The year is coming to an end and that means it’s time to brush up on the old college drinking game playbook. Hopefully, unless you are currently college-aged, you’ve graduated up to a better beer and wine selections, but if not don’t worry: Drinking games are meant to put the hooch down fast, not to help you savor the stuff.
Some of these games involve, or would be complimented well by, your favorite New Year’s cable special. All of them – and this really shouldn’t need to be explained – require you to buy alcohol in advance (or order it for delivery via a smart phone app, because that’s one of the many gifts 2015 brought that you can be thankful for).
As you imbibe, make sure to reminisce fondly on all of the good the year has brought and all of the great things to come in the year ahead. That means drink responsibly.
Below are four of the best drinking games to play on New Year's Eve:
Confidence: Pull out your deck of cards and a glass. Each person, after pouring a bit of their drink into the middle glass, then flips over a card. They then decide whether or not they the next card is higher or lower, then flip that card. If they’re right, the next person takes a guess. Whoever gets their guess wrong drinks everything in the middle.
Cheers To The Governor: Everyone gets in a circle and counts from 1 to 21. On the first go around you switch the numbers 11 and 7. Once you make it to 21 , that person shouts “cheers to the governor” and everyone drinks. That person gets to change the 7-11 rule up to anything they’d like (switch out whatever number with anything else, including names and phrases) and the game starts again. Anyone mess up and they take a drink for themselves.
Sip Sip Shot: This is just like your favorite childhood game, duck duck goose. Everyone sits in a circle while someone walks around tapping the heads of players and saying “sip.” Obviously, each person then takes a sip. When they want, they say “shot” instead and that person gets up and chases them around the circle. If the person touching heads makes it back into the open seat, the chaser takes a drink. If they don’t, they keep on tapping.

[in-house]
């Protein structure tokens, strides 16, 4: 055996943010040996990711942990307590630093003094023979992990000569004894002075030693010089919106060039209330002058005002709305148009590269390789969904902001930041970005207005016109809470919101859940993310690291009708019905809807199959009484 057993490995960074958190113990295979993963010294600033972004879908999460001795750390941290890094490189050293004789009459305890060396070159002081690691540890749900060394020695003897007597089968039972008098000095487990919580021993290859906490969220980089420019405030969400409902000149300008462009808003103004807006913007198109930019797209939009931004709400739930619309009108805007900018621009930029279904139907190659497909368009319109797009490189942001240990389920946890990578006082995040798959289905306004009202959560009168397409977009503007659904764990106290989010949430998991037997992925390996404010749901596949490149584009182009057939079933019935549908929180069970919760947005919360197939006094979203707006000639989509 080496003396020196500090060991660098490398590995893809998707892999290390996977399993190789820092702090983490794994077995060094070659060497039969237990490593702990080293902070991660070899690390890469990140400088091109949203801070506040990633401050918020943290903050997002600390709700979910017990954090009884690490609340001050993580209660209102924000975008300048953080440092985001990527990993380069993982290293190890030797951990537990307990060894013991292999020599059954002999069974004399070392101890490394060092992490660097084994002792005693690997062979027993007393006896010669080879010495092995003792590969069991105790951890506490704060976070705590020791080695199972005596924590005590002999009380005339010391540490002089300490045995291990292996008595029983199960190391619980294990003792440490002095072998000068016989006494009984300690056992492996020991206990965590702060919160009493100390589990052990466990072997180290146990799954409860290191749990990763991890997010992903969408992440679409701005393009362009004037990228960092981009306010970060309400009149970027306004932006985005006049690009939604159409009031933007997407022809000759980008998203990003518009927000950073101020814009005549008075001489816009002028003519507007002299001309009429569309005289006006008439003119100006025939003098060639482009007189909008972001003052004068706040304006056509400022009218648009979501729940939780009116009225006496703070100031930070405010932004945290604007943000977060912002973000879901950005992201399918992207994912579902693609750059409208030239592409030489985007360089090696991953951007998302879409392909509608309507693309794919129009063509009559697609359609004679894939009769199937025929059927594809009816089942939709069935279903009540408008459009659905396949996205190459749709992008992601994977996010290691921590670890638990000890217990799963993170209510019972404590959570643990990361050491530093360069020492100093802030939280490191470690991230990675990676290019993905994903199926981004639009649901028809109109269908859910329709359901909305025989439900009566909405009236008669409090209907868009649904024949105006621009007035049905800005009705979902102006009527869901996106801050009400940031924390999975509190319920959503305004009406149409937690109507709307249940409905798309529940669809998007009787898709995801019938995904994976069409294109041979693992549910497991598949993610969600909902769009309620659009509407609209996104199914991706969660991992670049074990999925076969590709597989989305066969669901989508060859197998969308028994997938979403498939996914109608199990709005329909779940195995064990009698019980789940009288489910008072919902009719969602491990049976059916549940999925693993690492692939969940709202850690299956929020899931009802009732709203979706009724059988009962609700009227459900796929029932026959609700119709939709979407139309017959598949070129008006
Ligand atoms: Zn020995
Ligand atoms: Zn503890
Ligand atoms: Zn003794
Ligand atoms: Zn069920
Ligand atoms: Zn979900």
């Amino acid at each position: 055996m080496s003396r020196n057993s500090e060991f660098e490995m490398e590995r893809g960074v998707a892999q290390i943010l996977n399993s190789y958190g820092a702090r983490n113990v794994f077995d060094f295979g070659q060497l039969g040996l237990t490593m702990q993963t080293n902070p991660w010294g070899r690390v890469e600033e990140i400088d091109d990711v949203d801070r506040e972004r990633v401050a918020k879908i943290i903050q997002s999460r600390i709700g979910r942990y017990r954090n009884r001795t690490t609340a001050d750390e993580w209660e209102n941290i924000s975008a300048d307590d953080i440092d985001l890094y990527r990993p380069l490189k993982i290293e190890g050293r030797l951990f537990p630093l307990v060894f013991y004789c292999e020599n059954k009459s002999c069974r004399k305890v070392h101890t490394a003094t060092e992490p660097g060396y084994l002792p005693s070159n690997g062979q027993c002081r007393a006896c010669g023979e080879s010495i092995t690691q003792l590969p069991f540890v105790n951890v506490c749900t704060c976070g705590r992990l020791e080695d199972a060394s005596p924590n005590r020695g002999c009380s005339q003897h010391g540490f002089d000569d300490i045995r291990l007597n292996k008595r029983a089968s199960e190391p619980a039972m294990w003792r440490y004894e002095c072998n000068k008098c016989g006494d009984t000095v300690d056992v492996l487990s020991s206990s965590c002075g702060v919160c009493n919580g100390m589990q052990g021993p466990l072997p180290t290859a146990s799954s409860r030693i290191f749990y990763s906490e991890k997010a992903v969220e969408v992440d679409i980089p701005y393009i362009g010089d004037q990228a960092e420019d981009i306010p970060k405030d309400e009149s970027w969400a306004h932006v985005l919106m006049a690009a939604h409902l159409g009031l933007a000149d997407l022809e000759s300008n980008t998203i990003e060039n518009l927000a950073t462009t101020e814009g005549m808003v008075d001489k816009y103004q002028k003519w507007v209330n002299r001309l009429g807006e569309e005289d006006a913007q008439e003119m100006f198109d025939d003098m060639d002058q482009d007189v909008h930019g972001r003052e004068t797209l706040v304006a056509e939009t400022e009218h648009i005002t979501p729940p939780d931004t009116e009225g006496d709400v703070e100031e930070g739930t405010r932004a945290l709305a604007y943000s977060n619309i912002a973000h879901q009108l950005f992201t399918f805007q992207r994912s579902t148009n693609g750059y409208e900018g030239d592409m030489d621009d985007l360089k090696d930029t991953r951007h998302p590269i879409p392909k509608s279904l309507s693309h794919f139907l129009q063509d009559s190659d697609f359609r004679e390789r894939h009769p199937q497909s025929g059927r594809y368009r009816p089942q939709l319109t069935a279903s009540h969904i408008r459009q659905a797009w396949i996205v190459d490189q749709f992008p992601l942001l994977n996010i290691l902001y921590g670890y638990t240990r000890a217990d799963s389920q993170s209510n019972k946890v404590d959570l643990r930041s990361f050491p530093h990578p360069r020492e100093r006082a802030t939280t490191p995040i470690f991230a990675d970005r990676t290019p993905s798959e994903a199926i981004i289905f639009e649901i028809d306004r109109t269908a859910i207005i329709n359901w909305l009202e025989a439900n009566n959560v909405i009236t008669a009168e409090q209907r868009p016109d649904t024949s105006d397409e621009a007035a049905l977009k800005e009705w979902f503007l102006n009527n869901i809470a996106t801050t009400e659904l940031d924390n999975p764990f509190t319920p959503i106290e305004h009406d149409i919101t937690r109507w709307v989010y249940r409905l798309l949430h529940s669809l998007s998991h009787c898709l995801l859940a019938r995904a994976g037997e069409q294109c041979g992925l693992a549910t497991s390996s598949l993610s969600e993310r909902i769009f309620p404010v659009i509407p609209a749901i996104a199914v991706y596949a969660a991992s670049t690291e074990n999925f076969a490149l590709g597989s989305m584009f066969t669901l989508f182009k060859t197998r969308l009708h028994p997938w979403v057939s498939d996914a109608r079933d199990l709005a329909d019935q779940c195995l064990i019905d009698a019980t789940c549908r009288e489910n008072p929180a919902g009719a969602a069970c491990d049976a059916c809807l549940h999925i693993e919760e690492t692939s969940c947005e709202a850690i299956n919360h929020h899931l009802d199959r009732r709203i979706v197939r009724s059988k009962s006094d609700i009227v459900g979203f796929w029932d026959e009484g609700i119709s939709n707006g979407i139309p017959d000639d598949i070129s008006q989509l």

King’s Cup: Grab a deck of cards and a large cup that can fit lots of beer (like a beer boot, for example). Now, get in a circle and spread the cards around the cup evenly. Players pull cards in a circle. Each card has a specific instruction associated with it. Here are the associations for each card:
Ace: This rule is called “waterfall.” The card-puller starts drinking, followed by each successive person to come. The first person to start drinking continues to drink until they don’t want to anymore or can’t, at which point they stop. The next people in line have to wait for the people in front of them to stop drinking before they can do the same.
Two: This rule is called “you” and the card-puller picks anyone they want to take a drink.
Three: Just like the rule above, except the card-puller has to pick themselves (this rule is also known as “me”).
Four: All the ladies in the circle drink for four. There’s a rhyme, but you’ll have to figure it out on your own.
Five: For this rule, the card-puller gets a new power: Every time they place their finger on either the floor or the table, everyone else must do so. The last person to put their thumb on the table must take a drink. The card-puller retains this power until the next five is pulled.
Six: All the males drink. There’s also a rhyme for this one, but it is also one you’ll have to figure out on your own.
Seven: The rule is known as “heaven” and everyone points to the sky. The last person to do so has to take a drink.
Eight: The rule is known as “mate” and the card-puller picks a partner to take a drink with.
Nine: Known as “bust a rhyme” this card requires the puller to say a word. From there, everyone goes in a circle and rhymes with the word until someone proves they aren’t Eminem.
Ten: This one is known as “categories.” The card-puller chooses a category and something that fits in there. Everyone in the circle must follow suit with something different that fits in the category.
Jack: This card starts the mini game “never have I ever.” In which players hold up their hand and go in a circle saying stuff they haven’t done. Each time a player has done one of the things someone else mentions, they drop a finger. Once someone makes a full fist, the game is over and that individual takes a drink.
Queen: This is a game of questions. The card-puller asks someone a question. The respondent must respond with a question (it can be aimed at anyone) and the first person not to respond with a question has to drink.
King: Whoever pulls the king gets to make a rule, and anyone who violates said rule must take a drink. The first three king pullers pour some of their drink into that large container in the middle. The fourth person to pull a king drinks that concoction to end the game.